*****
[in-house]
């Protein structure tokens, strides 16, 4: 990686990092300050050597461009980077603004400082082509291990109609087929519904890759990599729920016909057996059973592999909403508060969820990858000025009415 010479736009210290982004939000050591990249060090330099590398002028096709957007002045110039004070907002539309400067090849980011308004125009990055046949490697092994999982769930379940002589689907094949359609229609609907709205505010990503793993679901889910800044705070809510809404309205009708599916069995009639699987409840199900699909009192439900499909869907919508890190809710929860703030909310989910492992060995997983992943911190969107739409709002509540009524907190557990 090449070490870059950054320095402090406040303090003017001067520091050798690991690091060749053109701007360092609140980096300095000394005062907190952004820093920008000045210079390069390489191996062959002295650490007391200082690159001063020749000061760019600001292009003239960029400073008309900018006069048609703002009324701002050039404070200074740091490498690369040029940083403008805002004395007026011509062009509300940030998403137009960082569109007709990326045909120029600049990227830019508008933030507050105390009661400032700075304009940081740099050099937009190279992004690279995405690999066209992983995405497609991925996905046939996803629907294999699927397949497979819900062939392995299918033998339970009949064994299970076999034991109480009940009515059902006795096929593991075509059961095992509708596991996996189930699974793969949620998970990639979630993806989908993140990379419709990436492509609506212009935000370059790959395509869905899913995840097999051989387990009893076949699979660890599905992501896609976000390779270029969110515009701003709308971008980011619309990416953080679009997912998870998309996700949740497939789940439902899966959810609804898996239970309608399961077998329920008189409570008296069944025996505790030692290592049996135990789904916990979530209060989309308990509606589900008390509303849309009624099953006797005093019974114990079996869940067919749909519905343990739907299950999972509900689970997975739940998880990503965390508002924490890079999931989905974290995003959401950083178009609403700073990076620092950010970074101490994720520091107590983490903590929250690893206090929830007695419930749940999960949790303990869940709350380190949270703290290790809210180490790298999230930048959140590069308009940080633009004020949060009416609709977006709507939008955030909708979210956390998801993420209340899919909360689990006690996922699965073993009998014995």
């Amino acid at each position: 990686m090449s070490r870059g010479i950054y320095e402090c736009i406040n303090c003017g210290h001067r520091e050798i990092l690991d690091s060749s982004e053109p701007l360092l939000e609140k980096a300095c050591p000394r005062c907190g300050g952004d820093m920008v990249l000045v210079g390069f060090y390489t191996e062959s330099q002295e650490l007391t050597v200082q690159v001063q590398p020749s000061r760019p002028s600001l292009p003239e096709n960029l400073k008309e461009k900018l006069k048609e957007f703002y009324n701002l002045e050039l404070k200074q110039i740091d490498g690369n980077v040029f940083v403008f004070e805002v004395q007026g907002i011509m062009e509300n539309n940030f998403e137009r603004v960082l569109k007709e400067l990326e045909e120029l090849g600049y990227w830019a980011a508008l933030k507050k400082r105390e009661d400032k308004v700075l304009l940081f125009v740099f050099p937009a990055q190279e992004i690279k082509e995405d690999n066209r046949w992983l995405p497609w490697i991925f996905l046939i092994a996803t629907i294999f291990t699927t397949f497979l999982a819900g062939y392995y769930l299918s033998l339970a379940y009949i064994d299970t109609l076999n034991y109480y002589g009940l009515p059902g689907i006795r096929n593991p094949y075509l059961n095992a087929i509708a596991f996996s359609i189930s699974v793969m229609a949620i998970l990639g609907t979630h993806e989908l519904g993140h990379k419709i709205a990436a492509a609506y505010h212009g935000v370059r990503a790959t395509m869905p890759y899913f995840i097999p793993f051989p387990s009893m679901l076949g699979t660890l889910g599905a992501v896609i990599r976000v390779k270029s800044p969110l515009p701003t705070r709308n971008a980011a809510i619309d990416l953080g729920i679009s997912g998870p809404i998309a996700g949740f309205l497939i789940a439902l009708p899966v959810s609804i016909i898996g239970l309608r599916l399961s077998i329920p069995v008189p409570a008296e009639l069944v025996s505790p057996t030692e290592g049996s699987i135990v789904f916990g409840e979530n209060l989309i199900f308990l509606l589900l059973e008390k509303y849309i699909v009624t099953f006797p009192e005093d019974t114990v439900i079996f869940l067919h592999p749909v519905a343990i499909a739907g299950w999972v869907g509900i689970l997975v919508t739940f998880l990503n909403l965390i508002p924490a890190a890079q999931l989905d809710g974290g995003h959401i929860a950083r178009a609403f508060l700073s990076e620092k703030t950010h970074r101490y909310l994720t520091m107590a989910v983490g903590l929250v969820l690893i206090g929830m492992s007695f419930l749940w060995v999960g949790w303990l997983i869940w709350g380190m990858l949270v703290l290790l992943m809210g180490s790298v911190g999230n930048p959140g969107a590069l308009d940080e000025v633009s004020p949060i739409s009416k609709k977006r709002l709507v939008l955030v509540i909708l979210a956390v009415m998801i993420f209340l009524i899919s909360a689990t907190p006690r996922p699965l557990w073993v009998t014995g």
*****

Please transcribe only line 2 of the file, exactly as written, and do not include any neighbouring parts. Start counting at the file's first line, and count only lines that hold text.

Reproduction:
């Protein structure tokens, strides 16, 4: 990686990092300050050597461009980077603004400082082509291990109609087929519904890759990599729920016909057996059973592999909403508060969820990858000025009415 010479736009210290982004939000050591990249060090330099590398002028096709957007002045110039004070907002539309400067090849980011308004125009990055046949490697092994999982769930379940002589689907094949359609229609609907709205505010990503793993679901889910800044705070809510809404309205009708599916069995009639699987409840199900699909009192439900499909869907919508890190809710929860703030909310989910492992060995997983992943911190969107739409709002509540009524907190557990 090449070490870059950054320095402090406040303090003017001067520091050798690991690091060749053109701007360092609140980096300095000394005062907190952004820093920008000045210079390069390489191996062959002295650490007391200082690159001063020749000061760019600001292009003239960029400073008309900018006069048609703002009324701002050039404070200074740091490498690369040029940083403008805002004395007026011509062009509300940030998403137009960082569109007709990326045909120029600049990227830019508008933030507050105390009661400032700075304009940081740099050099937009190279992004690279995405690999066209992983995405497609991925996905046939996803629907294999699927397949497979819900062939392995299918033998339970009949064994299970076999034991109480009940009515059902006795096929593991075509059961095992509708596991996996189930699974793969949620998970990639979630993806989908993140990379419709990436492509609506212009935000370059790959395509869905899913995840097999051989387990009893076949699979660890599905992501896609976000390779270029969110515009701003709308971008980011619309990416953080679009997912998870998309996700949740497939789940439902899966959810609804898996239970309608399961077998329920008189409570008296069944025996505790030692290592049996135990789904916990979530209060989309308990509606589900008390509303849309009624099953006797005093019974114990079996869940067919749909519905343990739907299950999972509900689970997975739940998880990503965390508002924490890079999931989905974290995003959401950083178009609403700073990076620092950010970074101490994720520091107590983490903590929250690893206090929830007695419930749940999960949790303990869940709350380190949270703290290790809210180490790298999230930048959140590069308009940080633009004020949060009416609709977006709507939008955030909708979210956390998801993420209340899919909360689990006690996922699965073993009998014995």